Due to the U.S. Food and Drug Administration (FDA) and Centres for Disease Prevention and Control (CDC) not having approved the Indian-made Covaxin, under CDC rules, India’s Prime Minister Narendra Modi would have to quarantine for seven days upon his arrival on Wednesday evening in the U.S.
However, Modi is set to meet U.S. President Joe Biden in person on September 24. Modi is embarking on a three-day U.S visit this week to meet world leaders at the first Quadrilateral Security Dialogue (Quad) summit in Washington, D.C. The Quad nations comprise India, Japan, the United States and Australia. The U.S. visit is Modi’s first foreign trip in six months.
Covaxin is India’s first domestically made vaccine, and was found to be 93.4 percent effective against severe COVID-19 in phase three trials by Bharat Biotech, which makes the vaccine in collaboration with the Indian Council of Medical Research (ICMR) – National Institute of Virology.
However, the candidate has not been approved by the WHO, CDC or FDA. The only vaccine that the FDA has fully approved is the Pfizer-BioNTech vaccine, while the Moderna and Janssen (made by Johnson & Johnson) vaccines have been authorized for emergency use. The CDC has approved and authorized the same three vaccines for use.
CDC policy is that after international travel, passengers need to quarantine for seven days unless they have had a vaccine that has been authorized either by CDC, the FDA or the WHO. That would, therefore, apply to Modi.
Several other vaccines are being used outside the U.S., including the Russian-made Sputnik vaccine and the Chinese-made Sinovac, which have not been authorized in the States. Studies have found these vaccines to be effective at preventing severe COVID-19.
Newsweek has contacted Modi’s team for comment.
The Indian PM had the vaccine in March, when India opened up its vaccination program for the wider population.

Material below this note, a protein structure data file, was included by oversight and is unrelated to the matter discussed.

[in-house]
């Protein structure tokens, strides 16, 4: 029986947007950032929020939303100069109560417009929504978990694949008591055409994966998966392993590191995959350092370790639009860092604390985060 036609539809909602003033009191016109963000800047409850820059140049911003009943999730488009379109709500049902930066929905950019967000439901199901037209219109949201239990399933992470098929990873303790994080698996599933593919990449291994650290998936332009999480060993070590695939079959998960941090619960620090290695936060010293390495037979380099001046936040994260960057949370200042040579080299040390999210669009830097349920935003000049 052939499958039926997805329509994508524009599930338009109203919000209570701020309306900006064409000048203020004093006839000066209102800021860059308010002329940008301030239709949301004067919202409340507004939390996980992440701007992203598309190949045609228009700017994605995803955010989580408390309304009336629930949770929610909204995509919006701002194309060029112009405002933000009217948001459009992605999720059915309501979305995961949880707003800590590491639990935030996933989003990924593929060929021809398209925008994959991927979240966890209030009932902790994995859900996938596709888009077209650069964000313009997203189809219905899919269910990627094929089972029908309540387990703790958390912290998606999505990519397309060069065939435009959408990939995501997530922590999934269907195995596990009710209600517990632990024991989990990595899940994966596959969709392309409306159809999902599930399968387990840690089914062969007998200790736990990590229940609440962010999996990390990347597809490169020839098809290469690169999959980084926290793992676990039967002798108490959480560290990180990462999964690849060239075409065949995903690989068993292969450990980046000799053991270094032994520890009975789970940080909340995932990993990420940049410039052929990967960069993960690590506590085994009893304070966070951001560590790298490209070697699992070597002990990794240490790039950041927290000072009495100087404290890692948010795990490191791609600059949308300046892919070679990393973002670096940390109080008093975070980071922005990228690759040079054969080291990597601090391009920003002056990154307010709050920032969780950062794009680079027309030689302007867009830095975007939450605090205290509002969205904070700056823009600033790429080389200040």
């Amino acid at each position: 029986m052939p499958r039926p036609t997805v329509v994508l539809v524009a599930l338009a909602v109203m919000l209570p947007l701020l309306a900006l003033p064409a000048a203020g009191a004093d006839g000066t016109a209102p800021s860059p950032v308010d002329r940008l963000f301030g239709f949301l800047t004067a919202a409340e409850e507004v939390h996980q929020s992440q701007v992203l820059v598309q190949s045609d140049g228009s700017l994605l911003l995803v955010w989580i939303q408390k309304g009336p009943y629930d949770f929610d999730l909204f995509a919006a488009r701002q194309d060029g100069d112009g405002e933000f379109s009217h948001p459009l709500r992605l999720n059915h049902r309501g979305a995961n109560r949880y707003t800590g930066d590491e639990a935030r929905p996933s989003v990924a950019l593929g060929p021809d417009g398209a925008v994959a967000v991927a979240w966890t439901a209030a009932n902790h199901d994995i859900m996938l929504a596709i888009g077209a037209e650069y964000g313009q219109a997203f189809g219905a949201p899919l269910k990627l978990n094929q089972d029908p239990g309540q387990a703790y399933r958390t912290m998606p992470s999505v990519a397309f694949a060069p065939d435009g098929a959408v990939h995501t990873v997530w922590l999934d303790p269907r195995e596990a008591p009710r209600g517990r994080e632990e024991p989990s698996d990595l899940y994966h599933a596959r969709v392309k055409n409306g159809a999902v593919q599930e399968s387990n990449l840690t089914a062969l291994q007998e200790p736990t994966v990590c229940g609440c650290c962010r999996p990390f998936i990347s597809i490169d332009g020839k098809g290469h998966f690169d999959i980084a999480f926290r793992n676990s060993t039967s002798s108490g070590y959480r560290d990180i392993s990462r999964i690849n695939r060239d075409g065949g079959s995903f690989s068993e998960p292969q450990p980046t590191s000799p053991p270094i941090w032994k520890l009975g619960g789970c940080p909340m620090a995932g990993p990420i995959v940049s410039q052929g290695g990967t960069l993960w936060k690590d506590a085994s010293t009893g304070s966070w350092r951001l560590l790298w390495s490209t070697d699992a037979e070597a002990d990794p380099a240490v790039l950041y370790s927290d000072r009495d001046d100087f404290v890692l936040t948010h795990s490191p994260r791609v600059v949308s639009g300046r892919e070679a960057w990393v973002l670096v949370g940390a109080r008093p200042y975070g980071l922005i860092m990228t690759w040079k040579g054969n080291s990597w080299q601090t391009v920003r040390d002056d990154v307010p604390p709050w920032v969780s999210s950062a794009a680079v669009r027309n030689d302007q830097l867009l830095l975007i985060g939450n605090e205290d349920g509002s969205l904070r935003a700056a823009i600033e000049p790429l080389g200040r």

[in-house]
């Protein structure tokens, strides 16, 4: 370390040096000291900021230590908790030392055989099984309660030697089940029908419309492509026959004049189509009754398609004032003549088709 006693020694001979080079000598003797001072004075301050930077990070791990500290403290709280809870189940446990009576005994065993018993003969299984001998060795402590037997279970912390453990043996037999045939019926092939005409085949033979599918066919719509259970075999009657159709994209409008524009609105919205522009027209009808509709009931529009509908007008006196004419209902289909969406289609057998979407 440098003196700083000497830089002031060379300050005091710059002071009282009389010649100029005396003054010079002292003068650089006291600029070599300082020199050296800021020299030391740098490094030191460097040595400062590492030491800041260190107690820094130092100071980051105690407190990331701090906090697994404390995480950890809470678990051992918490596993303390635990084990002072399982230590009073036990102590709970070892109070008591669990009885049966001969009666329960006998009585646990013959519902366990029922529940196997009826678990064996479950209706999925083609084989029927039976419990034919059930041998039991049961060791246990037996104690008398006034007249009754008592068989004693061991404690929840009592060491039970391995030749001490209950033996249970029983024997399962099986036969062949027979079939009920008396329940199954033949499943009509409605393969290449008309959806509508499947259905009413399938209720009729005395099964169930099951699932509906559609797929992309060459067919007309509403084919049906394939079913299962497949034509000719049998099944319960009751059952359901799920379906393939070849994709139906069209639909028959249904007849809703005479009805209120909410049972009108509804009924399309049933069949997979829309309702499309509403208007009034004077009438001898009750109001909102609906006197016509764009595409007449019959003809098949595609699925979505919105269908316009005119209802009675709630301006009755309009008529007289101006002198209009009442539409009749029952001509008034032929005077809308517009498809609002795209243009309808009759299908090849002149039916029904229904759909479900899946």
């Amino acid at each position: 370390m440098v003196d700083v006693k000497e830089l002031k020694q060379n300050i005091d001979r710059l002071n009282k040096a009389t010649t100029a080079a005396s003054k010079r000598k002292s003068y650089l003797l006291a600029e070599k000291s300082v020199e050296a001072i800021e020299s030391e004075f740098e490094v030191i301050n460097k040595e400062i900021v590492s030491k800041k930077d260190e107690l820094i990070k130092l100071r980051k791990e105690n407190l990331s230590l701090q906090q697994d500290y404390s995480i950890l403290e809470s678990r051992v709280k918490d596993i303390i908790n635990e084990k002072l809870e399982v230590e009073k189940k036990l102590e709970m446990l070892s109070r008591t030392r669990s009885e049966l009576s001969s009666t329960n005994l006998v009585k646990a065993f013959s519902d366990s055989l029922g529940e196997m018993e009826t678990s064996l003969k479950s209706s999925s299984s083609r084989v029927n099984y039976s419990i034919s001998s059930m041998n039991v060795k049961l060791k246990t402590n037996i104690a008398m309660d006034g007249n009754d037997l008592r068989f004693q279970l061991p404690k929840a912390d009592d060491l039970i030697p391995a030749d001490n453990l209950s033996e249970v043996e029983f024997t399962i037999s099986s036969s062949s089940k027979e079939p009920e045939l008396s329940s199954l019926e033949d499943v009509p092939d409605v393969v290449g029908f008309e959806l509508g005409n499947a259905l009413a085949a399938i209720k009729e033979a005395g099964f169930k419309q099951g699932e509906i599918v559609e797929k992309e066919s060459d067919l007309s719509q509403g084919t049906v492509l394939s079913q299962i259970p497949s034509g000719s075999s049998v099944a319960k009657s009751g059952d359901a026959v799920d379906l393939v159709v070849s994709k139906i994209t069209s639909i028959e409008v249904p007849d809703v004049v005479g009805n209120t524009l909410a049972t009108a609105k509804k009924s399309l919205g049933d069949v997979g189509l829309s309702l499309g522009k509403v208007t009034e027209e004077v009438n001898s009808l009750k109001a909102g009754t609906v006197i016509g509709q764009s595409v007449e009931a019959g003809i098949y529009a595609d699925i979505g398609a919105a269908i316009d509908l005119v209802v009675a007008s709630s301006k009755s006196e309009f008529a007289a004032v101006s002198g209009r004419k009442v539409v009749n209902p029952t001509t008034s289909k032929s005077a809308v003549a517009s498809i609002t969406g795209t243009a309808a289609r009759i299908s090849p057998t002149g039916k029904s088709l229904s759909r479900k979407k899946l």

Modi will meet Biden on September 24 in Washington, D.C, where they will discuss security issues and recent developments in Afghanistan. Modi will also hold several bi-lateral meetings with other Quad leaders and address the U.N. General Assembly in New York.
During his visit to the U.S., the Indian leader is expected to make a renewed push to the U.S, Japan and Australia to waive the vaccine patent globally.
India, along with South Africa, have supported the sharing of intellectual property rights for COVID-19 vaccine manufacturers. The two countries approached the World Trade Organization last October, calling on it to waive parts of the Agreement on Trade-Related Aspects of Intellectual Property Rights (TRIPS Agreement). The two countries argue that waiving the patent would ensure that poorer countries would have easy and fast access to COVID-19 vaccines.
However, several rich economies—including the U.S., EU and the U.K.—have blocked any such move. They argue it would stifle innovation at pharmaceutical companies by robbing them of the incentive to heavily invest in research and development of such vaccines, which would be especially counter productive in a pandemic.